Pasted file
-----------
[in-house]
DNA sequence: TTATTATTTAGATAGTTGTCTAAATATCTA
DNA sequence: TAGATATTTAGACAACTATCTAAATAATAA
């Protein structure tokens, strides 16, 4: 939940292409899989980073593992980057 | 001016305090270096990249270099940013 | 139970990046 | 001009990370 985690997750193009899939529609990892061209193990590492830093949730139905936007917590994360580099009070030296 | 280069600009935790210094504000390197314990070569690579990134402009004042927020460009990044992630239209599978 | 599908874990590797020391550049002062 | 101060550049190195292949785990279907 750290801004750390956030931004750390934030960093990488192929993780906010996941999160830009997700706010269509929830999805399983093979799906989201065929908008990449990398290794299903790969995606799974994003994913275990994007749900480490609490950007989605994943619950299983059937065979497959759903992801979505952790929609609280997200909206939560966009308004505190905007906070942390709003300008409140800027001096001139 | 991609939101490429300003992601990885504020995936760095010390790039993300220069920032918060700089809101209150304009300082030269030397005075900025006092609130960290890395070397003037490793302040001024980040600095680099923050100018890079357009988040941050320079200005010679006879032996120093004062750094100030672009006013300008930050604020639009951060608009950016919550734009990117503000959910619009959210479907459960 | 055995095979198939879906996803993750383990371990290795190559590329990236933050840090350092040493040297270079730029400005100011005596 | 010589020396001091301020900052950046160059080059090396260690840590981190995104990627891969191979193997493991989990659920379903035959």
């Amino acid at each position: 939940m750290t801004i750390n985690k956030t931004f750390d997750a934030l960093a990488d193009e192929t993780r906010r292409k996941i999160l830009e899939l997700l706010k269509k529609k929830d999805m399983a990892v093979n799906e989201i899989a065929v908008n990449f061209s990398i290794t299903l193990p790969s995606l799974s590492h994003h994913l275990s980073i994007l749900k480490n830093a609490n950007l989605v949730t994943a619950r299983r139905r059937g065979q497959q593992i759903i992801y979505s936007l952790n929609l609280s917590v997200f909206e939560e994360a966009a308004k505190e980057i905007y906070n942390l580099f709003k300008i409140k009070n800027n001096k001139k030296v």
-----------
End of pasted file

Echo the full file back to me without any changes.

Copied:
[in-house]
DNA sequence: TTATTATTTAGATAGTTGTCTAAATATCTA
DNA sequence: TAGATATTTAGACAACTATCTAAATAATAA
């Protein structure tokens, strides 16, 4: 939940292409899989980073593992980057 | 001016305090270096990249270099940013 | 139970990046 | 001009990370 985690997750193009899939529609990892061209193990590492830093949730139905936007917590994360580099009070030296 | 280069600009935790210094504000390197314990070569690579990134402009004042927020460009990044992630239209599978 | 599908874990590797020391550049002062 | 101060550049190195292949785990279907 750290801004750390956030931004750390934030960093990488192929993780906010996941999160830009997700706010269509929830999805399983093979799906989201065929908008990449990398290794299903790969995606799974994003994913275990994007749900480490609490950007989605994943619950299983059937065979497959759903992801979505952790929609609280997200909206939560966009308004505190905007906070942390709003300008409140800027001096001139 | 991609939101490429300003992601990885504020995936760095010390790039993300220069920032918060700089809101209150304009300082030269030397005075900025006092609130960290890395070397003037490793302040001024980040600095680099923050100018890079357009988040941050320079200005010679006879032996120093004062750094100030672009006013300008930050604020639009951060608009950016919550734009990117503000959910619009959210479907459960 | 055995095979198939879906996803993750383990371990290795190559590329990236933050840090350092040493040297270079730029400005100011005596 | 010589020396001091301020900052950046160059080059090396260690840590981190995104990627891969191979193997493991989990659920379903035959």
């Amino acid at each position: 939940m750290t801004i750390n985690k956030t931004f750390d997750a934030l960093a990488d193009e192929t993780r906010r292409k996941i999160l830009e899939l997700l706010k269509k529609k929830d999805m399983a990892v093979n799906e989201i899989a065929v908008n990449f061209s990398i290794t299903l193990p790969s995606l799974s590492h994003h994913l275990s980073i994007l749900k480490n830093a609490n950007l989605v949730t994943a619950r299983r139905r059937g065979q497959q593992i759903i992801y979505s936007l952790n929609l609280s917590v997200f909206e939560e994360a966009a308004k505190e980057i905007y906070n942390l580099f709003k300008i409140k009070n800027n001096k001139k030296v």